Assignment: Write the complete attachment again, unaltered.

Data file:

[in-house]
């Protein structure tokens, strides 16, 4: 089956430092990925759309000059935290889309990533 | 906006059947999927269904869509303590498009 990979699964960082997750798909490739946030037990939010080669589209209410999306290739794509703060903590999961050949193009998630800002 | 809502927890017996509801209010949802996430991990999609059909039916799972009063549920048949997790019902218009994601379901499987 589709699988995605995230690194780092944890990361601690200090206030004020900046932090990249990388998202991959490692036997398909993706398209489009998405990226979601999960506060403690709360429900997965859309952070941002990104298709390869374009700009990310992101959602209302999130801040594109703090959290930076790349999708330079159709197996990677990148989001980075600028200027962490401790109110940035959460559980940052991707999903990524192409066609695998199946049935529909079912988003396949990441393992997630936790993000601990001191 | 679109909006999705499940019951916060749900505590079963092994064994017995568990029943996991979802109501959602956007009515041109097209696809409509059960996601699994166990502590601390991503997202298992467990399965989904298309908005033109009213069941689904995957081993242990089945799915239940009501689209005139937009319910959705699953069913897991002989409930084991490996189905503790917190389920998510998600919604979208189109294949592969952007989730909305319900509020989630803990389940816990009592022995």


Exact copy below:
[in-house]
């Protein structure tokens, strides 16, 4: 089956430092990925759309000059935290889309990533 | 906006059947999927269904869509303590498009 990979699964960082997750798909490739946030037990939010080669589209209410999306290739794509703060903590999961050949193009998630800002 | 809502927890017996509801209010949802996430991990999609059909039916799972009063549920048949997790019902218009994601379901499987 589709699988995605995230690194780092944890990361601690200090206030004020900046932090990249990388998202991959490692036997398909993706398209489009998405990226979601999960506060403690709360429900997965859309952070941002990104298709390869374009700009990310992101959602209302999130801040594109703090959290930076790349999708330079159709197996990677990148989001980075600028200027962490401790109110940035959460559980940052991707999903990524192409066609695998199946049935529909079912988003396949990441393992997630936790993000601990001191 | 679109909006999705499940019951916060749900505590079963092994064994017995568990029943996991979802109501959602956007009515041109097209696809409509059960996601699994166990502590601390991503997202298992467990399965989904298309908005033109009213069941689904995957081993242990089945799915239940009501689209005139937009319910959705699953069913897991002989409930084991490996189905503790917190389920998510998600919604979208189109294949592969952007989730909305319900509020989630803990389940816990009592022995």